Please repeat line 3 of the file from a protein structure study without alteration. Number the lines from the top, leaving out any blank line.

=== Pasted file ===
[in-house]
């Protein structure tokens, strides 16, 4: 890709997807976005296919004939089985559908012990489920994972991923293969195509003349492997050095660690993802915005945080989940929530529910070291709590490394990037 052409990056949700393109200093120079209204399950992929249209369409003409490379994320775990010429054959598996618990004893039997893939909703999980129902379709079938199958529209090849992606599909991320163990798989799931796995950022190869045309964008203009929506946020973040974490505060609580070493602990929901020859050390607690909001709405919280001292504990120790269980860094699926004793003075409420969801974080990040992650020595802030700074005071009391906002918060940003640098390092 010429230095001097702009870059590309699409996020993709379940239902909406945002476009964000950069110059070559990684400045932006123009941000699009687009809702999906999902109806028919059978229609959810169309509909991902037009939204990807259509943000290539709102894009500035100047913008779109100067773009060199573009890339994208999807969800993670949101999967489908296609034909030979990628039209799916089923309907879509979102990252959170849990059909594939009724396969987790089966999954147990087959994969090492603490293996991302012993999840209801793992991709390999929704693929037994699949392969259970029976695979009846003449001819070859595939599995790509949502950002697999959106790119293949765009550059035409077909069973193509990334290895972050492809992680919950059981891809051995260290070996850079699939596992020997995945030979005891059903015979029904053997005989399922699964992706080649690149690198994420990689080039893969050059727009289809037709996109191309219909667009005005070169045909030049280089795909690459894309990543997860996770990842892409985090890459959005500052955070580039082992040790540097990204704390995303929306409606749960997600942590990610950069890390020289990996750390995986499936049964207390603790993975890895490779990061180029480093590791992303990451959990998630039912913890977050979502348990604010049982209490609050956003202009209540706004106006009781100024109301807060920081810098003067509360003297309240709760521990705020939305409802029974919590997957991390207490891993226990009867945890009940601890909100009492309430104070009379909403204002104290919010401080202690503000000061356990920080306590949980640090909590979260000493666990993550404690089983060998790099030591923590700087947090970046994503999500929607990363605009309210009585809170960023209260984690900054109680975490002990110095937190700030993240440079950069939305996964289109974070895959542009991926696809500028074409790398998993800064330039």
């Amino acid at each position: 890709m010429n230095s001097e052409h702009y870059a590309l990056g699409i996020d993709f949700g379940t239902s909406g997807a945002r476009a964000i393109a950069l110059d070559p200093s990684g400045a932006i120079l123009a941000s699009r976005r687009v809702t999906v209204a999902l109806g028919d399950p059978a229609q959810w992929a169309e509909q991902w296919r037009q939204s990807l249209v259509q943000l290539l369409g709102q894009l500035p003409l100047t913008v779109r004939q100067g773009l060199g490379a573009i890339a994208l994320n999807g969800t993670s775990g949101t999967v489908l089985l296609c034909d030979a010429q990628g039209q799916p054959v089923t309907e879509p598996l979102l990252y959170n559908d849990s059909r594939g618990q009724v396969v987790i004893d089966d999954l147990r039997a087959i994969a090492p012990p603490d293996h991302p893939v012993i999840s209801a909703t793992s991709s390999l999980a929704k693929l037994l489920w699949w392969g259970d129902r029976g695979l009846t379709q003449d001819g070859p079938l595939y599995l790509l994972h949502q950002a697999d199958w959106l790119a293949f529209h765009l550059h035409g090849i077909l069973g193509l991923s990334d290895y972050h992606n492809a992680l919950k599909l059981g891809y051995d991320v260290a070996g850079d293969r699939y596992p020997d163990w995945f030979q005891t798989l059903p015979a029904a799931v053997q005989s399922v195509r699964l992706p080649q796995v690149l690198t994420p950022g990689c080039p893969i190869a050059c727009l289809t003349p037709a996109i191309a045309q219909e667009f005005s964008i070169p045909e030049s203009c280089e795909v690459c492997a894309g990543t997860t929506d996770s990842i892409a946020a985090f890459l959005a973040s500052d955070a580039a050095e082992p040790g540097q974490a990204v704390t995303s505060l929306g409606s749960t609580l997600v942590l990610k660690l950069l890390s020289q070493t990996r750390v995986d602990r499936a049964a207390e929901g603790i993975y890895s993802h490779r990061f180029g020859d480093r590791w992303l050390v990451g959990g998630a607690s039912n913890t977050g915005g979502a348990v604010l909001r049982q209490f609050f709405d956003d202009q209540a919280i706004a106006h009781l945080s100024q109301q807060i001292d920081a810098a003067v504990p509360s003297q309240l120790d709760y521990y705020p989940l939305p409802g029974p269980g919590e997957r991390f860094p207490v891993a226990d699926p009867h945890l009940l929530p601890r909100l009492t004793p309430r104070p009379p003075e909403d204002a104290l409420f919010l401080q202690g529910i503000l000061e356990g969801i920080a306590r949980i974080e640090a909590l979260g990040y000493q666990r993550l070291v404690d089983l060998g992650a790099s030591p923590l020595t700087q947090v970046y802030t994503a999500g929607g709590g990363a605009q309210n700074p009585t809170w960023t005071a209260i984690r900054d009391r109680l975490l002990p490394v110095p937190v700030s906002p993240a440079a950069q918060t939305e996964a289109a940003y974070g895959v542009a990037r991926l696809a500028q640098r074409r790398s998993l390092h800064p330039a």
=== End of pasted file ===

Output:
């Amino acid at each position: 890709m010429n230095s001097e052409h702009y870059a590309l990056g699409i996020d993709f949700g379940t239902s909406g997807a945002r476009a964000i393109a950069l110059d070559p200093s990684g400045a932006i120079l123009a941000s699009r976005r687009v809702t999906v209204a999902l109806g028919d399950p059978a229609q959810w992929a169309e509909q991902w296919r037009q939204s990807l249209v259509q943000l290539l369409g709102q894009l500035p003409l100047t913008v779109r004939q100067g773009l060199g490379a573009i890339a994208l994320n999807g969800t993670s775990g949101t999967v489908l089985l296609c034909d030979a010429q990628g039209q799916p054959v089923t309907e879509p598996l979102l990252y959170n559908d849990s059909r594939g618990q009724v396969v987790i004893d089966d999954l147990r039997a087959i994969a090492p012990p603490d293996h991302p893939v012993i999840s209801a909703t793992s991709s390999l999980a929704k693929l037994l489920w699949w392969g259970d129902r029976g695979l009846t379709q003449d001819g070859p079938l595939y599995l790509l994972h949502q950002a697999d199958w959106l790119a293949f529209h765009l550059h035409g090849i077909l069973g193509l991923s990334d290895y972050h992606n492809a992680l919950k599909l059981g891809y051995d991320v260290a070996g850079d293969r699939y596992p020997d163990w995945f030979q005891t798989l059903p015979a029904a799931v053997q005989s399922v195509r699964l992706p080649q796995v690149l690198t994420p950022g990689c080039p893969i190869a050059c727009l289809t003349p037709a996109i191309a045309q219909e667009f005005s964008i070169p045909e030049s203009c280089e795909v690459c492997a894309g990543t997860t929506d996770s990842i892409a946020a985090f890459l959005a973040s500052d955070a580039a050095e082992p040790g540097q974490a990204v704390t995303s505060l929306g409606s749960t609580l997600v942590l990610k660690l950069l890390s020289q070493t990996r750390v995986d602990r499936a049964a207390e929901g603790i993975y890895s993802h490779r990061f180029g020859d480093r590791w992303l050390v990451g959990g998630a607690s039912n913890t977050g915005g979502a348990v604010l909001r049982q209490f609050f709405d956003d202009q209540a919280i706004a106006h009781l945080s100024q109301q807060i001292d920081a810098a003067v504990p509360s003297q309240l120790d709760y521990y705020p989940l939305p409802g029974p269980g919590e997957r991390f860094p207490v891993a226990d699926p009867h945890l009940l929530p601890r909100l009492t004793p309430r104070p009379p003075e909403d204002a104290l409420f919010l401080q202690g529910i503000l000061e356990g969801i920080a306590r949980i974080e640090a909590l979260g990040y000493q666990r993550l070291v404690d089983l060998g992650a790099s030591p923590l020595t700087q947090v970046y802030t994503a999500g929607g709590g990363a605009q309210n700074p009585t809170w960023t005071a209260i984690r900054d009391r109680l975490l002990p490394v110095p937190v700030s906002p993240a440079a950069q918060t939305e996964a289109a940003y974070g895959v542009a990037r991926l696809a500028q640098r074409r790398s998993l390092h800064p330039a």